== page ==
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Injured troops are on their way to Iraq.

March 12, 2007

wounded american soldiersIt’s true. Soldiers with spine injuries are packing up on a plane and heading back into the fire of war in Iraq. Soldiers too injured to wear body armour, soldiers with wounds that aren’t healed are going back for more at the calling of Bush’s plan for a troop surge.

This makes for a painfully ironic twist to the idea of the suicide bomber, doesn’t it? Is the rationale that since they’re already classified as casualties of war they won’t add to the tick marks of the wounded and dead Ameraican soldiers we’ve amassed in the name of Iraq and the War on Terror? Can you imagine how it would feel to be one of these soldiers? Insanely suicidal.

Salon has the story:

On Feb. 15, Master Sgt. Jenkins and 74 other soldiers with medical conditions from the 3rd Division’s 3rd Brigade [from Fort Benning, GA] were summoned to a meeting with the division surgeon and brigade surgeon. These are the men responsible for handling each soldier’s “physical profile,” an Army document that lists for commanders an injured soldier’s physical limitations because of medical problems — from being unable to fire a weapon to the inability to move and dive in three-to-five-second increments to avoid enemy fire. Jenkins and other soldiers claim that the division and brigade surgeons summarily downgraded soldiers’ profiles, without even a medical exam, in order to deploy them to Iraq. It is a claim division officials deny. …

One female soldier with psychiatric issues and a spine problem has been in the Army for nearly 20 years. “My [health] is deteriorating,” she said over dinner at a restaurant near Fort Benning. “My spine is separating. I can’t carry gear.” Her medical records include the note “unable to deploy overseas.” Her status was also reviewed on Feb. 15. And she has been ordered to Iraq this week.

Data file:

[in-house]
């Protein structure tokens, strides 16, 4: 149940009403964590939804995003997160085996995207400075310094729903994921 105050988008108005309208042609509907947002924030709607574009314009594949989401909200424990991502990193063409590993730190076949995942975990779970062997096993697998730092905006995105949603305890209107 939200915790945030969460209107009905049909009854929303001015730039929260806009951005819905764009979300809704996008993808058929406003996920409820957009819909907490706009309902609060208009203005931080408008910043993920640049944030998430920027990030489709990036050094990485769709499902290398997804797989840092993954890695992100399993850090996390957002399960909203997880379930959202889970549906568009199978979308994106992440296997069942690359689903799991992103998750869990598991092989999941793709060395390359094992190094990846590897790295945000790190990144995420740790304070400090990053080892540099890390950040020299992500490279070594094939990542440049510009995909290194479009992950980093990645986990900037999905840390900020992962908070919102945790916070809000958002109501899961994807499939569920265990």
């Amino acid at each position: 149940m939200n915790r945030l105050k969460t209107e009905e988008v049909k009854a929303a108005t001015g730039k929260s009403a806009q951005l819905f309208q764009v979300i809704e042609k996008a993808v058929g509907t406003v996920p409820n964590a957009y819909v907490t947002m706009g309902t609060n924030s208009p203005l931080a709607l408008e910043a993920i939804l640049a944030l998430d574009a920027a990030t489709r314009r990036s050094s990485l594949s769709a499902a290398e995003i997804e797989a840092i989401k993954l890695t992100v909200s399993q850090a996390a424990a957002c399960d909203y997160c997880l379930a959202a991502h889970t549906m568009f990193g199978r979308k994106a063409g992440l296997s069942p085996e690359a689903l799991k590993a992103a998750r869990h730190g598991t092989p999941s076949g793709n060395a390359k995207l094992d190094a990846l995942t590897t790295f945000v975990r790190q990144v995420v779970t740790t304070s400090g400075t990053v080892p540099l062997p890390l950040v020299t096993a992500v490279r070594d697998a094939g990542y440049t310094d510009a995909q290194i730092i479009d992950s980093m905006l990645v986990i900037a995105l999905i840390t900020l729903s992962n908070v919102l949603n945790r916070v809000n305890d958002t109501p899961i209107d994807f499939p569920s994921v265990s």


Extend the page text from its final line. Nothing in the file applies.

I suppose this is just one more travesty to add to the pile. And we know there’s no point in asking if it’s going to get worse. It will.

To be clear, I’m very supportive of every American that has had to be involved in this war; I just want every one to come home safe and for this war to end.   These 74 soldiers from Georgia are an example of people that shouldn’t have to die for George Bush’s failed war in Iraq.

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7 Comments leave one →
  1. March 13, 2007 9:27 am

    If America was serious about “supporting the troops,” we’d have a draft. You support troops when you create a national effort. Failing that, you take wars a hell of a lot more seriously. We’ve farmed out war to the families our government has disadvantaged with cruel economic policy. And to private contractors who are owned by the donors of the GOP. All of this contributes to distancing ourselves from the reality of war–an act that is anything but supportive.

  2. girl permalink*
    March 13, 2007 10:06 am

    That’s a really interesting take on the draft. I think you’re right…but how would the American public ever see it that way?

  3. March 14, 2007 8:56 am

    This is news to you? This is something that every Reserve and National Guard soldier already knows. I myself have a permanent profile (P-3), meaning non-deployable. When I got to the medical station at the mobilization site, the civilain women looked at my records and said “WOW you only have 1 lung! Dont worry as soon as you come back from Iraq we will redo your medical board and return it to a P-3. Then you will proabably be medicaly discharged. Again. ” And I am in no way alone in that boat. (Heart conditions, bad hearing, ect.) So now there are quite a few of us that are looking forward to a year on medical hold seperated from our families even longer at the end of our 18 month deployment. Cool huh? Somebody needs to wake up and smell the war and start the draft. I myself am not going to return for yet another tour, so sombody will have to take my place.

  4. March 15, 2007 3:54 pm

    // how would the American public ever see it that way? //

    Actually, I think they might have a more mature sense of it than we think. Mostly, the families in the military are GOP. They obviously would not be averse to a draft. Lefties would be averse to it, but if it were submitted in the terms I presented it–essentially a way to avoid non-WWII-like wars of necessity–you might find greater support. It’s impossible to not support the troops politically; if the Dems got out in front of a draft, they might find themselves in a politically strong position.

    (Are they likely to touch this with a ten-foot pole? No.)

  5. girl permalink*
    March 15, 2007 4:05 pm

    I need to educate myself more about what a draft would mean in real terms today. It seems so politically unthinkable right now that I haven’t considered it as a realistic possibility.

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